5. Thus Body and blood of Christ are not merely physical or biological components. They are the essence of Christ and his sacramental presence and wholeness.

6. Jesus declares, “I am the bread of life; whoever eats of my flesh and drinks my blood, will not die, but will live forever” (Jn 6. 35-58). It will be simplistic and even foolish to mistake it literally and mock it as cannibalism, as some do.

7. Such a protest is not worth our reflection now. Here very clearly the whole concern of Jesus is “Life”, the kind of life that he offers to us, the quality of life that we must live.

8. Our God is God of life, a living and life-giving God. We are His children. We are destined for eternal life. We are meant to live our life fully (Jn 10. 10: “I came to give life and life in its full measures”) and joyfully (Jn 15. 11: “so that my joy be in you and that be complete”). 

9. Therefore, we are people of a culture of life. We need to live this life of God, the divine and the spiritual life, and not merely the earthly, the material and the worldly life. We are called to live more than the “natural” existence. It is a call to live the “supernatural” life, the life of grace.

10. So, any attempts and actions against such a culture of life are counter- productive and counter- witnessing. Sadly, in our times a culture of death is virulent in its diabolic forms of aggression, violence, hatred, retaliation and destruction.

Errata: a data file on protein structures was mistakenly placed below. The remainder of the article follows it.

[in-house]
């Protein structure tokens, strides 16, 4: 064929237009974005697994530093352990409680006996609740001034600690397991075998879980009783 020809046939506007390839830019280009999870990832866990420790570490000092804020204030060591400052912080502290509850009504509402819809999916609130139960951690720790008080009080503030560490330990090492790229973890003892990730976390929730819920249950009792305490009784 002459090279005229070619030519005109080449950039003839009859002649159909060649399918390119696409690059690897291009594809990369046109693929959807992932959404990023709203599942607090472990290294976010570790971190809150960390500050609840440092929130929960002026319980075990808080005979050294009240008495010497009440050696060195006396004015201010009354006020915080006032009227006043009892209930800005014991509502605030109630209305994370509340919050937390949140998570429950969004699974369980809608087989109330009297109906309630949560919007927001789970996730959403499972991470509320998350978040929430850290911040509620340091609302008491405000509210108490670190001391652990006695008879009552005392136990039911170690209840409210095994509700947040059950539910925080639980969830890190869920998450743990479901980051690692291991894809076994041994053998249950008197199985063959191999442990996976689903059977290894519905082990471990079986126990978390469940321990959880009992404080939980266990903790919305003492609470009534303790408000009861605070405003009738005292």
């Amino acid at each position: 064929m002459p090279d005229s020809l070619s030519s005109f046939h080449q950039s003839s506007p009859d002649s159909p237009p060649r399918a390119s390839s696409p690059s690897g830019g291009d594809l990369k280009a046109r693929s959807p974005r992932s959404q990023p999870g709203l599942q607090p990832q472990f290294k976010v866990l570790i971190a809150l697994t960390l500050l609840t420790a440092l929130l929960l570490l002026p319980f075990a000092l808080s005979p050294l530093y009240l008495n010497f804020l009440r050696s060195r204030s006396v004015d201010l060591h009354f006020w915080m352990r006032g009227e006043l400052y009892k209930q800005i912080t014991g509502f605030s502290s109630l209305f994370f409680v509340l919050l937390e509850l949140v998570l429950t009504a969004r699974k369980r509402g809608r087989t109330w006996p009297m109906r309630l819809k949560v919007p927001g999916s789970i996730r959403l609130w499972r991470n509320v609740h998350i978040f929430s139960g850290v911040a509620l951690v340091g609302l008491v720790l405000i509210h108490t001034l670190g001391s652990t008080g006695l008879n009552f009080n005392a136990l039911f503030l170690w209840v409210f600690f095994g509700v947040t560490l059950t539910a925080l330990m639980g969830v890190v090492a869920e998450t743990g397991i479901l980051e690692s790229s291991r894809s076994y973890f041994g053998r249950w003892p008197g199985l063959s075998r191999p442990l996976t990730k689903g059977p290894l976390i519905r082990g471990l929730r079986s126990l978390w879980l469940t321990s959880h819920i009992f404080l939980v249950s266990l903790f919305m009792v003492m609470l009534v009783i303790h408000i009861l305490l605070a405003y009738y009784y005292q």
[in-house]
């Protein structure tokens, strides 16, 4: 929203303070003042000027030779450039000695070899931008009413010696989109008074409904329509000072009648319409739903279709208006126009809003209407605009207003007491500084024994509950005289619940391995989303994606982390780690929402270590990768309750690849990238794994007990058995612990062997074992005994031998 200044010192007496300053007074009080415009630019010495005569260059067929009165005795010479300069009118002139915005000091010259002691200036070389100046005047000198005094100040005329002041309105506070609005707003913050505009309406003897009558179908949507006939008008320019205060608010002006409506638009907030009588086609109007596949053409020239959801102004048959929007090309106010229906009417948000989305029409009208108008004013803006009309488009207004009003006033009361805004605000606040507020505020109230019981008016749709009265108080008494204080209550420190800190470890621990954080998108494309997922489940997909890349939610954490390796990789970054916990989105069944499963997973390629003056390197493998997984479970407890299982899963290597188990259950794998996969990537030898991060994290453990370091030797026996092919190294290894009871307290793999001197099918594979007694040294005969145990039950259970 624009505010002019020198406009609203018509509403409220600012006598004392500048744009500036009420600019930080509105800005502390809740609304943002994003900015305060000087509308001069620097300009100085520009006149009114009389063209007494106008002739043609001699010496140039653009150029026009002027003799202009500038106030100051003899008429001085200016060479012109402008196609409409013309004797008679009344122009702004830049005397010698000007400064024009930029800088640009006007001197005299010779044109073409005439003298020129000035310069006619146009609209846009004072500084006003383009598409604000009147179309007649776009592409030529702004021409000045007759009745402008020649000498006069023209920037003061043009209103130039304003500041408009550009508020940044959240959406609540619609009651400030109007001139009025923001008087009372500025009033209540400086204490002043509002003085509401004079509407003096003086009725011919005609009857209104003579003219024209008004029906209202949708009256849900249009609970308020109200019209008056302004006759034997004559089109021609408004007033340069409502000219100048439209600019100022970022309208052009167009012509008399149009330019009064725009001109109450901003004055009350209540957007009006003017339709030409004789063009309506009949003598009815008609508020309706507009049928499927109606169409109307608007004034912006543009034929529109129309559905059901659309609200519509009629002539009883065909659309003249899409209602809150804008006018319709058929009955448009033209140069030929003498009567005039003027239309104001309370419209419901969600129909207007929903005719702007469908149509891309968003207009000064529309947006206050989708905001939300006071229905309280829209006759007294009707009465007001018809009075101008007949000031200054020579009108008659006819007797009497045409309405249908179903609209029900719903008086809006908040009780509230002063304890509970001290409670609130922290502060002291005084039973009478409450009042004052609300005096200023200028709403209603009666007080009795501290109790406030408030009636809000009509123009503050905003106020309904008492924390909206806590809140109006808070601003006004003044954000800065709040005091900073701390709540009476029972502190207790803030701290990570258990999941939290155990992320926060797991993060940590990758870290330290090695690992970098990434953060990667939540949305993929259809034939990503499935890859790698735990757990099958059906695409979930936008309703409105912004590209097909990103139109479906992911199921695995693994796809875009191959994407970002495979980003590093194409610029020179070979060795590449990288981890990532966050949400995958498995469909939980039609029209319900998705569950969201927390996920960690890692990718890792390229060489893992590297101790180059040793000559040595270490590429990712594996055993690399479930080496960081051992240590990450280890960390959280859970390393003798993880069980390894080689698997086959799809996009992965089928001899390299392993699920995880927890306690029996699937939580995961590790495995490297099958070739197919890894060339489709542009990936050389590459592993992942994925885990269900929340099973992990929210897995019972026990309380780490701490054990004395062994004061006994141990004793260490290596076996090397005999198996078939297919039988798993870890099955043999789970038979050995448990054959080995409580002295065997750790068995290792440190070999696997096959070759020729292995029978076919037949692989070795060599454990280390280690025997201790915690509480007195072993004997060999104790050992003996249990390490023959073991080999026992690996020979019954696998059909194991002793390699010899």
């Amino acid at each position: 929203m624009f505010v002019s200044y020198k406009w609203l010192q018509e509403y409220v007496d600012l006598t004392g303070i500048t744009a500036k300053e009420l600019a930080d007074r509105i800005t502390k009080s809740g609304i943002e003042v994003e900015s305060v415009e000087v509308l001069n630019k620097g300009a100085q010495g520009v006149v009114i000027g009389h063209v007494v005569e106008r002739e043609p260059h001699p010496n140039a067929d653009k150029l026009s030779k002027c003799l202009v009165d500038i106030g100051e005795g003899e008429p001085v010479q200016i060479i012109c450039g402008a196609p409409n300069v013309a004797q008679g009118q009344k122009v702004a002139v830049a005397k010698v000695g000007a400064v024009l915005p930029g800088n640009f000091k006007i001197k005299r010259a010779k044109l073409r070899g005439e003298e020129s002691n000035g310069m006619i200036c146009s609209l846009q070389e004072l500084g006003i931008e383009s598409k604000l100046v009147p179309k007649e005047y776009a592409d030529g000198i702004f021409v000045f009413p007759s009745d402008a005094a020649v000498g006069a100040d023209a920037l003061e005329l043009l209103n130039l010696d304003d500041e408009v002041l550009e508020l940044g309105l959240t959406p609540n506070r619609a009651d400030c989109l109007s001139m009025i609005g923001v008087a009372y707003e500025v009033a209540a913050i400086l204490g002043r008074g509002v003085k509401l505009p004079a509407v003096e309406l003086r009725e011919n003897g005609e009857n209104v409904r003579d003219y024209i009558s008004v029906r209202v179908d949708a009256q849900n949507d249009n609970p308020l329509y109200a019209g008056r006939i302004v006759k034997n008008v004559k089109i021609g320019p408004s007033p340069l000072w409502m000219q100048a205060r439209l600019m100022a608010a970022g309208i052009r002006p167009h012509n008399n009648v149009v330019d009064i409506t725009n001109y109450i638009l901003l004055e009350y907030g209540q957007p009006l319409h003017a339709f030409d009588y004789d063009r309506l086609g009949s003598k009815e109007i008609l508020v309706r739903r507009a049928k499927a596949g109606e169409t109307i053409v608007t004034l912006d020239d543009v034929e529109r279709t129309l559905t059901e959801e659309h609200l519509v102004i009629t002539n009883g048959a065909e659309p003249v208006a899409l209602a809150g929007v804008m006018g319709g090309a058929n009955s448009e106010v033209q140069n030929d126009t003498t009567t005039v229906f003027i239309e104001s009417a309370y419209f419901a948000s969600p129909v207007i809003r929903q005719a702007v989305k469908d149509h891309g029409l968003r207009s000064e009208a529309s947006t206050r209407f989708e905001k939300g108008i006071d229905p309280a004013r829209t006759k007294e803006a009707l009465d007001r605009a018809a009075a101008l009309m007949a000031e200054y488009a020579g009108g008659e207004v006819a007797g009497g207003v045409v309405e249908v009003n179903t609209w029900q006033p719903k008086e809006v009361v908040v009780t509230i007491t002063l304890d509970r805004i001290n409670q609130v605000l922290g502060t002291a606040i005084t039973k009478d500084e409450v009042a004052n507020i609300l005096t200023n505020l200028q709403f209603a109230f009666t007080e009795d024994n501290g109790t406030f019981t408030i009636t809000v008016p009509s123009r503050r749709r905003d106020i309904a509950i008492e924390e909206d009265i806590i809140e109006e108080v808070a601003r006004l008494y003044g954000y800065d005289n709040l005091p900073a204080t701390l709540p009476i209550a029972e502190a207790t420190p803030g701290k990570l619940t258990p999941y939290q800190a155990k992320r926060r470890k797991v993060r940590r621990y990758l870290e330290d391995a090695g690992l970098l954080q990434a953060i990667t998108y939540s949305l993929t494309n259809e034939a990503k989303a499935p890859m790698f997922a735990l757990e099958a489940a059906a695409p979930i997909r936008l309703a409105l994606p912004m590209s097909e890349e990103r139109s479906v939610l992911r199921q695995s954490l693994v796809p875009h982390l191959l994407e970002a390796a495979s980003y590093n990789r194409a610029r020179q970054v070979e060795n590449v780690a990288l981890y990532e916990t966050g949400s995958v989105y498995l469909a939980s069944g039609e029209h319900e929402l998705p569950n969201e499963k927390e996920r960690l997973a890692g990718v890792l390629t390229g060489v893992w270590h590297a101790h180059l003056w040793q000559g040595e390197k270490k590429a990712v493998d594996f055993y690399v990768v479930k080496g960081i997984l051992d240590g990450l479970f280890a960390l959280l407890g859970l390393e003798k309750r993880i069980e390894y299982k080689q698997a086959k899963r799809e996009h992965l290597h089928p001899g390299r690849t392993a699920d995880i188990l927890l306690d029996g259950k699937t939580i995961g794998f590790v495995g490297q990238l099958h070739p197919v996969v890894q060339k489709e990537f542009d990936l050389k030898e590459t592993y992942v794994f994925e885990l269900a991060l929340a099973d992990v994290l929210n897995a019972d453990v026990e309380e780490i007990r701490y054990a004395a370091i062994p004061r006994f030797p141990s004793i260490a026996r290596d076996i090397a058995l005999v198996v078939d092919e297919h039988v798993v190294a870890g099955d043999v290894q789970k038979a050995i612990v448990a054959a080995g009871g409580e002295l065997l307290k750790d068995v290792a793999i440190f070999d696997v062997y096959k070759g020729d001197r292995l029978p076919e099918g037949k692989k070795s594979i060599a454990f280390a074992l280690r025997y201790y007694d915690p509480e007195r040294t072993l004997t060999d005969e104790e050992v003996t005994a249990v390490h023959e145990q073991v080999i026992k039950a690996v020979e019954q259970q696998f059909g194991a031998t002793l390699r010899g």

11. In our present times, a culture of death is viral. The beauty, value and the power of life are reduced and despised. Consequently many live without the inner vitality, without the dynamism and the direction of life.

12. Life in the case of a good number appears to be empty, weak and aimless. It is in such a context, the feast of the most holy body and blood of Christ, the feast of the Holy Eucharist, is a timely and perennial recall and recharge.

13. This devilish culture is a blatant contradiction to the very nature of life, our existence as human beings, our identity as God’s children and our destiny as heirs of eternal life.

14. Apart from these explicit forms of death, there are also other passive aggressive forms of death in the form of excessive fear and tension, depression and emptiness. These forms take away the beauty and charm, the worth and value of life. They make life a dry, barren, burdensome and joyless enterprise.